FORT WAYNE, Ind. (WANE) - The violent images from Ferguson have sparked a national conversation about police agencies and their weapons. U.S. Congressmen have rallied around limiting the militarization of local police; however, local law enforcement agencies have said the program is beneficial.
The program is supposed to be able to give departments access to equipment they wouldn’t have otherwise. Bernie Beier, the Allen County Director of Homeland Security said this program keeps some smaller departments from having a public safety or officer safety issue by arming them with necessary equipment.
“It gives us this capability because we don’t have money to buy stuff like this,” Steuben County Sheriff, Tim Troyer said.
Congress authorized the Pentagon to give surplus military equipment to police in 1990 in order to help the fight against drugs, and then against the fight against terrorism. A report by the American Civil Liberties Union found that the amount of goods transferred through the military surplus program rose from $1 million in 1990 to nearly $450 million in 2013.
Indiana has received $45,378,246.04 worth of military surplus items since 1995 as part of that program, according to a spreadsheet NewsChannel 15 received from the Indiana Department of Administration.
Northeast Indiana has received more than $2 million of that equipment since 1998.
This is how it breaks down county-by-county:
- Adams - $51,232.59
- Allen – $210,184.80
- DeKalb – $156,874.74
- Huntington – $593,758.70
- Noble - $217,308.40
- Steuben - $788,822.25
- Wabash – $9,179.00
- Wells – $2,272.00
- Whitley - $9,897.65
Out of all the counties in Northeast Indiana, Steuben County received the most costly equipment. Sheriff Troyer said he applied for a forward looking infrared camera after having two cases of a missing elderly woman and missing children.
“It was a good idea, we may be able to utilize this for search and rescue…we have a 101 lakes up here a lot of rural area, so it could be a matter of life and death,” Troyer said.
However, when the department received the camera, it didn’t work. One of the challenges with the surplus program is that the equipment is older and dated. Troyer said that’s how a lot of departments rack up what seem to be a lot of line items.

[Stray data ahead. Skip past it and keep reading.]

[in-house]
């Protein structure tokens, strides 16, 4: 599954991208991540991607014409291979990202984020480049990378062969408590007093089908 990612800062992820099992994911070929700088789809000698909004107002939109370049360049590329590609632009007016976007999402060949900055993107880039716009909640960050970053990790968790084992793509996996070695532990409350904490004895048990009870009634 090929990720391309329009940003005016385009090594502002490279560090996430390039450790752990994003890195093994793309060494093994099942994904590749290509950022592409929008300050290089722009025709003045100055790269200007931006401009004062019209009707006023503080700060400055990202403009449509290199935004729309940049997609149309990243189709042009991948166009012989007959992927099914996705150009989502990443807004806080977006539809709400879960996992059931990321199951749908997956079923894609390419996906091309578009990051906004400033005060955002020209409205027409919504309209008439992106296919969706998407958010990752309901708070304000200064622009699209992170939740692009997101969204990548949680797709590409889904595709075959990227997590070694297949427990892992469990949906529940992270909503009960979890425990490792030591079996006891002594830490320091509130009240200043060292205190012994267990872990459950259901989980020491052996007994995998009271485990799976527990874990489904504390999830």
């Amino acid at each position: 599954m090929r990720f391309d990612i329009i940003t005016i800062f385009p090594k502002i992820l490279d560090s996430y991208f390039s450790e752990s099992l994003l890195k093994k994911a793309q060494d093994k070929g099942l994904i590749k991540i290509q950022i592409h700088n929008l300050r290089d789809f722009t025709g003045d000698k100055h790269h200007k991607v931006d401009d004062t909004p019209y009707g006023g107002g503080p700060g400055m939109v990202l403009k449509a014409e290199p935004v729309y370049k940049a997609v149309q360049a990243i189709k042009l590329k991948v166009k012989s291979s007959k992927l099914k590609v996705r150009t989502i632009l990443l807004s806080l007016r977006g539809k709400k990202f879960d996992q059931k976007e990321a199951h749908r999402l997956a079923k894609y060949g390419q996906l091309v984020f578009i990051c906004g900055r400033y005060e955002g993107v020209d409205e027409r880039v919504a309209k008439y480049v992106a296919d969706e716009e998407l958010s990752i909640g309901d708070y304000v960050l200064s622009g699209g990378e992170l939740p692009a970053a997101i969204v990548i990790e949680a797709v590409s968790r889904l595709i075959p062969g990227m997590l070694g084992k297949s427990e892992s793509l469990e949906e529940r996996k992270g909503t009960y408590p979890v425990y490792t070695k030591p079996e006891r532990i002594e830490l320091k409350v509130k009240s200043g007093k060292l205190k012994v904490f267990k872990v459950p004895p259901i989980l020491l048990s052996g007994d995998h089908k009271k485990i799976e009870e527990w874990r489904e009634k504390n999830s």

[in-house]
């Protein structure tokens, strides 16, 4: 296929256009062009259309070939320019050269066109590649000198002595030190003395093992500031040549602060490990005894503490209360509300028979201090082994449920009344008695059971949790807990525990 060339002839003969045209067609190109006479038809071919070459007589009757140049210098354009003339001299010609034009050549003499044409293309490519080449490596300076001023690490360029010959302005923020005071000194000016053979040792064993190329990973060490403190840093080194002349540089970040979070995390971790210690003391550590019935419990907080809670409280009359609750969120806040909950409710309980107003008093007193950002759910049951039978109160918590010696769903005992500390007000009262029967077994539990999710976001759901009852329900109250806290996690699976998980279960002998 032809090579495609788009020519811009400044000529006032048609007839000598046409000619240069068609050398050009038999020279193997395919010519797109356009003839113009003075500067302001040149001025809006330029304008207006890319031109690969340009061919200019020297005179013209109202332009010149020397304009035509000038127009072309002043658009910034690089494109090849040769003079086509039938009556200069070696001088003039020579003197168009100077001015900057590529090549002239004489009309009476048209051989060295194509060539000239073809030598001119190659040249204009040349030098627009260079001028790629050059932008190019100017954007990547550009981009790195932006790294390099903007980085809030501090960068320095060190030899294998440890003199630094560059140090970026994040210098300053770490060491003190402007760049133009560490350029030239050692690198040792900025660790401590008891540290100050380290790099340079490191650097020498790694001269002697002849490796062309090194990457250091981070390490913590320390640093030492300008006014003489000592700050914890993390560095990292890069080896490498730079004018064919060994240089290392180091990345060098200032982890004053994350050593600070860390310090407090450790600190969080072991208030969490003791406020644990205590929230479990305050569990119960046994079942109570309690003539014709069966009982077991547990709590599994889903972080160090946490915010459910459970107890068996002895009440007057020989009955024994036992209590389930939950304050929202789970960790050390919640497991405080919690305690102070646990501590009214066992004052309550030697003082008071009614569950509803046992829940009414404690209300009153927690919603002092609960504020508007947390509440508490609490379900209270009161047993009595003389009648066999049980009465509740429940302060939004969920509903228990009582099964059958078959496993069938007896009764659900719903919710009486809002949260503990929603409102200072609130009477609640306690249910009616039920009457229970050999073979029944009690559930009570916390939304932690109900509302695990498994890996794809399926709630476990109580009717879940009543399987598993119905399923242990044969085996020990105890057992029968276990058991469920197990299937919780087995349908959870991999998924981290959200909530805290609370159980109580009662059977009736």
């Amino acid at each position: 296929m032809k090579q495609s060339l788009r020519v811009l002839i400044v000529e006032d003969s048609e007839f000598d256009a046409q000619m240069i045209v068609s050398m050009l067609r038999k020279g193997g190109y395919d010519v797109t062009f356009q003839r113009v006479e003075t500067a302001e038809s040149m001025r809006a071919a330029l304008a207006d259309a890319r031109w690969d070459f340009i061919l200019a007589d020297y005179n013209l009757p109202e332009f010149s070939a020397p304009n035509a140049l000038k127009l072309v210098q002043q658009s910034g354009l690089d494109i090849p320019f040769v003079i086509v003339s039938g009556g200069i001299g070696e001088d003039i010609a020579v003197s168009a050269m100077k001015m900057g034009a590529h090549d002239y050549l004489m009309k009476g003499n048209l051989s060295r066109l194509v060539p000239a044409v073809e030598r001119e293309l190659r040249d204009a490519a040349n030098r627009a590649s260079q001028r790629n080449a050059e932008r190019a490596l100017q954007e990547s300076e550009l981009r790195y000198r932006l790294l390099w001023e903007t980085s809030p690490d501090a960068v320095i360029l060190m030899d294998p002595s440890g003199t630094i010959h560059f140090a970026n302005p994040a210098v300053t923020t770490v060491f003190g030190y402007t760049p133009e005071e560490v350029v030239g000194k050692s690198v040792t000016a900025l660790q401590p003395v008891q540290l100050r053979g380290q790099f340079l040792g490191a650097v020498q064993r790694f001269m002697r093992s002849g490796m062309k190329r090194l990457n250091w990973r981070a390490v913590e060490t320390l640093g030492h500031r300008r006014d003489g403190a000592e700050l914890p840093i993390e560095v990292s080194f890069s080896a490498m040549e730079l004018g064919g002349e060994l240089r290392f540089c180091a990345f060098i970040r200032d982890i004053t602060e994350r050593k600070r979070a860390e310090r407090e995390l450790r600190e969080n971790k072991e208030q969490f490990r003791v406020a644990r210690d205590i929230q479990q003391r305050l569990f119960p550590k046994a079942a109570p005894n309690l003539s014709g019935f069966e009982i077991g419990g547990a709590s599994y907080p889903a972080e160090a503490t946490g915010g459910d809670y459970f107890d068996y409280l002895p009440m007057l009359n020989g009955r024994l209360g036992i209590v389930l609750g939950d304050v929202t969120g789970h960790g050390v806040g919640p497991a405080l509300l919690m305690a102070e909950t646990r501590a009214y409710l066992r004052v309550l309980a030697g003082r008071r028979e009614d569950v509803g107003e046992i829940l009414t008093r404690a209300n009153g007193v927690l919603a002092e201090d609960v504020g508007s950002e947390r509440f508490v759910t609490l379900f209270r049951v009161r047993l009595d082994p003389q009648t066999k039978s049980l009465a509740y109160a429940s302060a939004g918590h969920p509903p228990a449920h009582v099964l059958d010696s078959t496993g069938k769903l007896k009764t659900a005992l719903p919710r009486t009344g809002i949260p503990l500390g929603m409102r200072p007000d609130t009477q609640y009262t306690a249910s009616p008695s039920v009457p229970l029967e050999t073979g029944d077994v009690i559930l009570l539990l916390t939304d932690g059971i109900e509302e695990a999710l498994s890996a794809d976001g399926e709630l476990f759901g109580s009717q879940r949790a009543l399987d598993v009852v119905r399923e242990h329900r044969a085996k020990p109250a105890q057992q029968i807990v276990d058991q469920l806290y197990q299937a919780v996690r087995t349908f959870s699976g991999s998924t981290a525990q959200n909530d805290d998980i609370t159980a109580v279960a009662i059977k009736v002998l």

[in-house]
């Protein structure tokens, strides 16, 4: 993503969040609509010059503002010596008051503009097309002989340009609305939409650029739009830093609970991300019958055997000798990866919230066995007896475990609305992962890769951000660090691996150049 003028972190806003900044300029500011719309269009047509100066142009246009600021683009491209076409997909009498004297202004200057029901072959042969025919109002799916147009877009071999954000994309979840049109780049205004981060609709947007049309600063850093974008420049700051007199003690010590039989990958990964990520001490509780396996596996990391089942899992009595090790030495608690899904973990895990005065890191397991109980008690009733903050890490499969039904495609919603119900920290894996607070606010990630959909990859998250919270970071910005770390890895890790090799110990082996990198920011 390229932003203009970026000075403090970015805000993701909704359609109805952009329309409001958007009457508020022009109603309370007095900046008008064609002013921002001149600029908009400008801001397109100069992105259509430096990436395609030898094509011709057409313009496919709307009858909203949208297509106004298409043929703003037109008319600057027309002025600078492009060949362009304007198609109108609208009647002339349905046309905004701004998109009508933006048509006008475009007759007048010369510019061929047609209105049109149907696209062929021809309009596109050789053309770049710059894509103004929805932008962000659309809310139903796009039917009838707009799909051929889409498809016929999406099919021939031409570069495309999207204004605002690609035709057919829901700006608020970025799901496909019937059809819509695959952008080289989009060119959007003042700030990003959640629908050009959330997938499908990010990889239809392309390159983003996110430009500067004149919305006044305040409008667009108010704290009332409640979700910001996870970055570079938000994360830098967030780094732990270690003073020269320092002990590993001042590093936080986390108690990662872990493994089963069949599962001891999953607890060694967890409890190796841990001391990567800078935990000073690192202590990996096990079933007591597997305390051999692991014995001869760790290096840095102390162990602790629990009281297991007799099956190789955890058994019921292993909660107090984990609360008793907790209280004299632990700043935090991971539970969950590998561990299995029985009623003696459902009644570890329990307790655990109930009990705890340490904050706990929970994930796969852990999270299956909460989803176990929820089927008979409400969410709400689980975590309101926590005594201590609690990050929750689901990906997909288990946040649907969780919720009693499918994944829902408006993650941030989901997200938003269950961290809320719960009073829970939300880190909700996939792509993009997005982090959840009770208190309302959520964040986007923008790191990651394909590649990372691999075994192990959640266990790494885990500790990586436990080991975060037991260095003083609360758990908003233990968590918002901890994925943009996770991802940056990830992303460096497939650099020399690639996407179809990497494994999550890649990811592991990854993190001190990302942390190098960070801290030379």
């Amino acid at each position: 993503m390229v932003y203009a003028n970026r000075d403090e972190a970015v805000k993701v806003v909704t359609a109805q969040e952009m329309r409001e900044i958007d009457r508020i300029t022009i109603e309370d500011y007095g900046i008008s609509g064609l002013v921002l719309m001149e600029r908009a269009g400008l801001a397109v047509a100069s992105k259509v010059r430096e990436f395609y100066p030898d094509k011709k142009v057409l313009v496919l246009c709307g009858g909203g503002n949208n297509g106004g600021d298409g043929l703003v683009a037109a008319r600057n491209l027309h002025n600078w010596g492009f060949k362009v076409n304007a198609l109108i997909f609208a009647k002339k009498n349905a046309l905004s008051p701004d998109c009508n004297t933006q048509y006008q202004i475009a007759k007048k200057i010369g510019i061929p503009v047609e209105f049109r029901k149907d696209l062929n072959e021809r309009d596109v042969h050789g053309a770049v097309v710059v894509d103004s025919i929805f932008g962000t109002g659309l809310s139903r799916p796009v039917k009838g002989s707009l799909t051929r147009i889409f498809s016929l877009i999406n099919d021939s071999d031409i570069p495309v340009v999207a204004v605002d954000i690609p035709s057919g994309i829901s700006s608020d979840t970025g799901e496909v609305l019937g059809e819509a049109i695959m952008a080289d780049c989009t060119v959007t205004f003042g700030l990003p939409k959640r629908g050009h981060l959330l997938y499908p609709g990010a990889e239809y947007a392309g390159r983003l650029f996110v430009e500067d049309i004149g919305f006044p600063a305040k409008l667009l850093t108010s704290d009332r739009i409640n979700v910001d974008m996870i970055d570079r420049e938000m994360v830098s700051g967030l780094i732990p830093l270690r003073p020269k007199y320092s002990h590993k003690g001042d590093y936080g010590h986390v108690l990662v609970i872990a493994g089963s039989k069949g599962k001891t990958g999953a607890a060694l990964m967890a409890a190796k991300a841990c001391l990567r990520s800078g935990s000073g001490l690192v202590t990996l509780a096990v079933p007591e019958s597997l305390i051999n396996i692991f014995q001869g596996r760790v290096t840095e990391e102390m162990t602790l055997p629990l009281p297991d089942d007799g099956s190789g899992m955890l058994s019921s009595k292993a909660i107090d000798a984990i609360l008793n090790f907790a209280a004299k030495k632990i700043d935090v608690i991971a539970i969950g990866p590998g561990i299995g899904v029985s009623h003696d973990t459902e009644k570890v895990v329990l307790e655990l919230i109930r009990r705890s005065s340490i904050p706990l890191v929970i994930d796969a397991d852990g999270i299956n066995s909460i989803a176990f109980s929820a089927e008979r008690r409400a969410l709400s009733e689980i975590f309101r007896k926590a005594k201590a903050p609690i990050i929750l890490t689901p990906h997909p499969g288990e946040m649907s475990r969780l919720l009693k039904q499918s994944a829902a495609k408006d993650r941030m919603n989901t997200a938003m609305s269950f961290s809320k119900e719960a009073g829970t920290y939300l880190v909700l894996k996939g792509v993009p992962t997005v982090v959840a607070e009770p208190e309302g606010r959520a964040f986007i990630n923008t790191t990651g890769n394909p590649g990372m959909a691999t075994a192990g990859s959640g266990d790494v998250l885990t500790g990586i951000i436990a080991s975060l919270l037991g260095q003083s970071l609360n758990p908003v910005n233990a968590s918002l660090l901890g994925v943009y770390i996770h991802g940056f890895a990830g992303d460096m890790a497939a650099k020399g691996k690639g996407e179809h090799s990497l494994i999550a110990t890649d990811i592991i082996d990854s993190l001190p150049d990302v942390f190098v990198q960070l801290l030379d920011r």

“They’ll get three or four of these vehicles because they’re pretty much inoperable, and they’ll have to piece it together,” Troyer said
Departments can apply for the free equipment after sorting through a list of available items released by the Defense Logistic Agency. The departments then have to justify why they need specific equipment and conduct regular inventory checks once the it’s received. Beier said once a department is finished using the equipment they have to return it. However, he said contrary to other reports, high-grade military equipment isn’t being passed down to local law enforcement. He said, for example, if an agency receives an MRAP, an armored vehicle built to withstand roadside bombs, it’s because that’s what’s currently, readily available. He said those armored vehicles aren’t fully stocked with weapon systems. It’s mainly the shell of the vehicle being passed to down.
“The likelihood of some local department getting their hands on some big offensive military weapon that’s just not appropriate for the streets is tough to do with this program because they’re just not made available,” Beier said.
Beier said it’s also a cost benefit to the community. “Taxpayers have paid for this once,” he said. “You wouldn’t want a local government to buy new again…we’re the same tax payers.”